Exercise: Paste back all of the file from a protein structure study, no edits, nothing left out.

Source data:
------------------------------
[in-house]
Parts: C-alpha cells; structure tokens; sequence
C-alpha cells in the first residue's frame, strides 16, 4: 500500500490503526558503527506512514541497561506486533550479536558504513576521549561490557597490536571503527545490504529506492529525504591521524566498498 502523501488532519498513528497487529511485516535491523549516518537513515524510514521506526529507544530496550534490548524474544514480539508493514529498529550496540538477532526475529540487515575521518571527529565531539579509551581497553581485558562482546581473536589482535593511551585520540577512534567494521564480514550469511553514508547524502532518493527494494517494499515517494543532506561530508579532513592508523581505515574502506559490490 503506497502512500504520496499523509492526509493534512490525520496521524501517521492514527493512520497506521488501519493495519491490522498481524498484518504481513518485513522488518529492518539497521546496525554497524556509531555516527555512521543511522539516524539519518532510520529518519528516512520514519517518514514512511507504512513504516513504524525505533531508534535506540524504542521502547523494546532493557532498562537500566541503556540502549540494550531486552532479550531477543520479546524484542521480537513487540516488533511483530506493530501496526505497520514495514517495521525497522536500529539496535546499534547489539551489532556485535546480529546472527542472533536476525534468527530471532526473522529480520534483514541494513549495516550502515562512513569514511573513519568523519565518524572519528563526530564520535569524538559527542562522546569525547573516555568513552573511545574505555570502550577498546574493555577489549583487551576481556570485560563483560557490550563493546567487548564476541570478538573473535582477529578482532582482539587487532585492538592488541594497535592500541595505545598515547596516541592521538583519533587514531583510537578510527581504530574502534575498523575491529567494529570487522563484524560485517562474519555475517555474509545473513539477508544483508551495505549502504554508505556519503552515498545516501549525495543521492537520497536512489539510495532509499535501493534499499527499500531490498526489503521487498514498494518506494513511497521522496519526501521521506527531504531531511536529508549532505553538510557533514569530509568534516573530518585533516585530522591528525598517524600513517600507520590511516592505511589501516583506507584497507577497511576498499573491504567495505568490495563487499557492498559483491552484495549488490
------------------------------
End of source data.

[in-house]
Parts: C-alpha cells; structure tokens; sequence
C-alpha cells in the first residue's frame, strides 16, 4: 500500500490503526558503527506512514541497561506486533550479536558504513576521549561490557597490536571503527545490504529506492529525504591521524566498498 502523501488532519498513528497487529511485516535491523549516518537513515524510514521506526529507544530496550534490548524474544514480539508493514529498529550496540538477532526475529540487515575521518571527529565531539579509551581497553581485558562482546581473536589482535593511551585520540577512534567494521564480514550469511553514508547524502532518493527494494517494499515517494543532506561530508579532513592508523581505515574502506559490490 503506497502512500504520496499523509492526509493534512490525520496521524501517521492514527493512520497506521488501519493495519491490522498481524498484518504481513518485513522488518529492518539497521546496525554497524556509531555516527555512521543511522539516524539519518532510520529518519528516512520514519517518514514512511507504512513504516513504524525505533531508534535506540524504542521502547523494546532493557532498562537500566541503556540502549540494550531486552532479550531477543520479546524484542521480537513487540516488533511483530506493530501496526505497520514495514517495521525497522536500529539496535546499534547489539551489532556485535546480529546472527542472533536476525534468527530471532526473522529480520534483514541494513549495516550502515562512513569514511573513519568523519565518524572519528563526530564520535569524538559527542562522546569525547573516555568513552573511545574505555570502550577498546574493555577489549583487551576481556570485560563483560557490550563493546567487548564476541570478538573473535582477529578482532582482539587487532585492538592488541594497535592500541595505545598515547596516541592521538583519533587514531583510537578510527581504530574502534575498523575491529567494529570487522563484524560485517562474519555475517555474509545473513539477508544483508551495505549502504554508505556519503552515498545516501549525495543521492537520497536512489539510495532509499535501493534499499527499500531490498526489503521487498514498494518506494513511497521522496519526501521521506527531504531531511536529508549532505553538510557533514569530509568534516573530518585533516585530522591528525598517524600513517600507520590511516592505511589501516583506507584497507577497511576498499573491504567495505568490495563487499557492498559483491552484495549488490